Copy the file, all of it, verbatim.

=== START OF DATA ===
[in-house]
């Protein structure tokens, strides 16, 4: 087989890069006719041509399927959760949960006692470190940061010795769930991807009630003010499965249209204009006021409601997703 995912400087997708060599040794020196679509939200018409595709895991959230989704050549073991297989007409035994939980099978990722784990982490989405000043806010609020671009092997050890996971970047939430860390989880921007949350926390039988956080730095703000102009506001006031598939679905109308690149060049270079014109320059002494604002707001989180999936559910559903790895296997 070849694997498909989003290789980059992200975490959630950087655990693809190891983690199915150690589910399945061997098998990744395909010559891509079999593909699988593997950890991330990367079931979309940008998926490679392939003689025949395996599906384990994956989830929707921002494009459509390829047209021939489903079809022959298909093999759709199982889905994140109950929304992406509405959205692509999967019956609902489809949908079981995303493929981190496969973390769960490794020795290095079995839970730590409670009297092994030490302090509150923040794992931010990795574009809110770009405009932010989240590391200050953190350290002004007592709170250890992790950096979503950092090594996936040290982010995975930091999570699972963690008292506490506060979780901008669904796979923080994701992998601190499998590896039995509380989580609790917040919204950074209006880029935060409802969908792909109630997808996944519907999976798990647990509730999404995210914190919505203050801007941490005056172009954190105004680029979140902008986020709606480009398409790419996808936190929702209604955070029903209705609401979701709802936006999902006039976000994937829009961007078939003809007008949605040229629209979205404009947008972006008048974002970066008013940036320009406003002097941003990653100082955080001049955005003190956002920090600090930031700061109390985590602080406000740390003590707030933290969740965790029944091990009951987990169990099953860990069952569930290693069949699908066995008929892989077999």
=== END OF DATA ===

[in-house]
């Protein structure tokens, strides 16, 4: 087989890069006719041509399927959760949960006692470190940061010795769930991807009630003010499965249209204009006021409601997703 995912400087997708060599040794020196679509939200018409595709895991959230989704050549073991297989007409035994939980099978990722784990982490989405000043806010609020671009092997050890996971970047939430860390989880921007949350926390039988956080730095703000102009506001006031598939679905109308690149060049270079014109320059002494604002707001989180999936559910559903790895296997 070849694997498909989003290789980059992200975490959630950087655990693809190891983690199915150690589910399945061997098998990744395909010559891509079999593909699988593997950890991330990367079931979309940008998926490679392939003689025949395996599906384990994956989830929707921002494009459509390829047209021939489903079809022959298909093999759709199982889905994140109950929304992406509405959205692509999967019956609902489809949908079981995303493929981190496969973390769960490794020795290095079995839970730590409670009297092994030490302090509150923040794992931010990795574009809110770009405009932010989240590391200050953190350290002004007592709170250890992790950096979503950092090594996936040290982010995975930091999570699972963690008292506490506060979780901008669904796979923080994701992998601190499998590896039995509380989580609790917040919204950074209006880029935060409802969908792909109630997808996944519907999976798990647990509730999404995210914190919505203050801007941490005056172009954190105004680029979140902008986020709606480009398409790419996808936190929702209604955070029903209705609401979701709802936006999902006039976000994937829009961007078939003809007008949605040229629209979205404009947008972006008048974002970066008013940036320009406003002097941003990653100082955080001049955005003190956002920090600090930031700061109390985590602080406000740390003590707030933290969740965790029944091990009951987990169990099953860990069952569930290693069949699908066995008929892989077999």